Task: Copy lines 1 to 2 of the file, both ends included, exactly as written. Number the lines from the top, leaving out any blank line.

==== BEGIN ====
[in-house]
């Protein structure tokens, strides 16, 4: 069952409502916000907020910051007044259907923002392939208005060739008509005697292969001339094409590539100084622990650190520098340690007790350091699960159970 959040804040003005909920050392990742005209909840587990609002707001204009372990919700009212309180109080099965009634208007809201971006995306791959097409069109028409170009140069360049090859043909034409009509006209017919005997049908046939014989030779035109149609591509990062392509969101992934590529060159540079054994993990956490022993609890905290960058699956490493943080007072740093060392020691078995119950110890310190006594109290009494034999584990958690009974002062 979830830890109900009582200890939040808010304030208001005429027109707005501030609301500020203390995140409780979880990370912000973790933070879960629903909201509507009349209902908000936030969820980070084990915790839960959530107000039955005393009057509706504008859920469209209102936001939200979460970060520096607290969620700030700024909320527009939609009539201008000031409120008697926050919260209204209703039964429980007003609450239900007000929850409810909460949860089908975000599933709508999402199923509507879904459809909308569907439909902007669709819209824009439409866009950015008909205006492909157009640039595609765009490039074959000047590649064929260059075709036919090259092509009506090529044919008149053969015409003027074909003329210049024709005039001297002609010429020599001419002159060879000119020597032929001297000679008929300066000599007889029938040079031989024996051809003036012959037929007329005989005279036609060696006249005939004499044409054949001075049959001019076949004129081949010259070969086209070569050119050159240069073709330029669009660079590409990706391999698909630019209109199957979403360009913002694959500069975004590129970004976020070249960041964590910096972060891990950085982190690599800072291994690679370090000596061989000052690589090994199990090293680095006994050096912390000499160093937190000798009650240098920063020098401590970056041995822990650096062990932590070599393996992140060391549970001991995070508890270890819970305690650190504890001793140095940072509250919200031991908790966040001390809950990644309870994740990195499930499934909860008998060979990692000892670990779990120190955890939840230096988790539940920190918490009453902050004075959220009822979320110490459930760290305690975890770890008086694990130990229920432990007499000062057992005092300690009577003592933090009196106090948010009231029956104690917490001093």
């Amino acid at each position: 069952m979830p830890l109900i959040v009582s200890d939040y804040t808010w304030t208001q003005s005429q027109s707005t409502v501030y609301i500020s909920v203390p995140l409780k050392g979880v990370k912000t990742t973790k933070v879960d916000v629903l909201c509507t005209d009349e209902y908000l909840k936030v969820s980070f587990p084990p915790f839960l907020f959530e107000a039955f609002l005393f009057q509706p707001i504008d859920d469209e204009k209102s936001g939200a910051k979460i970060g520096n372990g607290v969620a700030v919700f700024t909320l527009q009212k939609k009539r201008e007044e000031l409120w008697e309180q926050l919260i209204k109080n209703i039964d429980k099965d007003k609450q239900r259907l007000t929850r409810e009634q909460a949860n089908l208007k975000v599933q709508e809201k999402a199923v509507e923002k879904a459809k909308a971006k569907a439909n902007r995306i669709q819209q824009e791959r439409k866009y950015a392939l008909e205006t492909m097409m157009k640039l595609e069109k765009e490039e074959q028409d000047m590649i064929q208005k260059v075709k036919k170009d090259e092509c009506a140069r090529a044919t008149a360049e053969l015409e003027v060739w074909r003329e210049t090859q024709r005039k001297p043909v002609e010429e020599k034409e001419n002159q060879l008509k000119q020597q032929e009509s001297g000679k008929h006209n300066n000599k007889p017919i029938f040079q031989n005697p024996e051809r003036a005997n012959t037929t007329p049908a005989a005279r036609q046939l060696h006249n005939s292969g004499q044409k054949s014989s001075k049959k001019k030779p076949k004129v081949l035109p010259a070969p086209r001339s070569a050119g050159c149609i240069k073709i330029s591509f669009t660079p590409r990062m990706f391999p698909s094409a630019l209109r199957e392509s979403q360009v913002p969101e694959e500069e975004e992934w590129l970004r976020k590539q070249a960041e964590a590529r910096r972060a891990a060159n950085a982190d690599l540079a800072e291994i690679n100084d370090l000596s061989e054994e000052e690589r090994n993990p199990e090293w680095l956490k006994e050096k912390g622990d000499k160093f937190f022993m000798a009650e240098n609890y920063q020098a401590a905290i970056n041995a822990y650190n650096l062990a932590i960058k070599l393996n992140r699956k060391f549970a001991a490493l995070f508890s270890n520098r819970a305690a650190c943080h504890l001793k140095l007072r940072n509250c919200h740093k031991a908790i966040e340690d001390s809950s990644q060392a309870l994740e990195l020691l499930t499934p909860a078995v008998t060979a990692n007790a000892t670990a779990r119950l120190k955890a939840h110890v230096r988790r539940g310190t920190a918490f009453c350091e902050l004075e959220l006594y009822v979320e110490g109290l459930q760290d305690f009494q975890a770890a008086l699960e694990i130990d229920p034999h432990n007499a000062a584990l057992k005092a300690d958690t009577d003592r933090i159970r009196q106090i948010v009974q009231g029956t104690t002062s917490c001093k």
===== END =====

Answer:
[in-house]
């Protein structure tokens, strides 16, 4: 069952409502916000907020910051007044259907923002392939208005060739008509005697292969001339094409590539100084622990650190520098340690007790350091699960159970 959040804040003005909920050392990742005209909840587990609002707001204009372990919700009212309180109080099965009634208007809201971006995306791959097409069109028409170009140069360049090859043909034409009509006209017919005997049908046939014989030779035109149609591509990062392509969101992934590529060159540079054994993990956490022993609890905290960058699956490493943080007072740093060392020691078995119950110890310190006594109290009494034999584990958690009974002062 979830830890109900009582200890939040808010304030208001005429027109707005501030609301500020203390995140409780979880990370912000973790933070879960629903909201509507009349209902908000936030969820980070084990915790839960959530107000039955005393009057509706504008859920469209209102936001939200979460970060520096607290969620700030700024909320527009939609009539201008000031409120008697926050919260209204209703039964429980007003609450239900007000929850409810909460949860089908975000599933709508999402199923509507879904459809909308569907439909902007669709819209824009439409866009950015008909205006492909157009640039595609765009490039074959000047590649064929260059075709036919090259092509009506090529044919008149053969015409003027074909003329210049024709005039001297002609010429020599001419002159060879000119020597032929001297000679008929300066000599007889029938040079031989024996051809003036012959037929007329005989005279036609060696006249005939004499044409054949001075049959001019076949004129081949010259070969086209070569050119050159240069073709330029669009660079590409990706391999698909630019209109199957979403360009913002694959500069975004590129970004976020070249960041964590910096972060891990950085982190690599800072291994690679370090000596061989000052690589090994199990090293680095006994050096912390000499160093937190000798009650240098920063020098401590970056041995822990650096062990932590070599393996992140060391549970001991995070508890270890819970305690650190504890001793140095940072509250919200031991908790966040001390809950990644309870994740990195499930499934909860008998060979990692000892670990779990120190955890939840230096988790539940920190918490009453902050004075959220009822979320110490459930760290305690975890770890008086694990130990229920432990007499000062057992005092300690009577003592933090009196106090948010009231029956104690917490001093």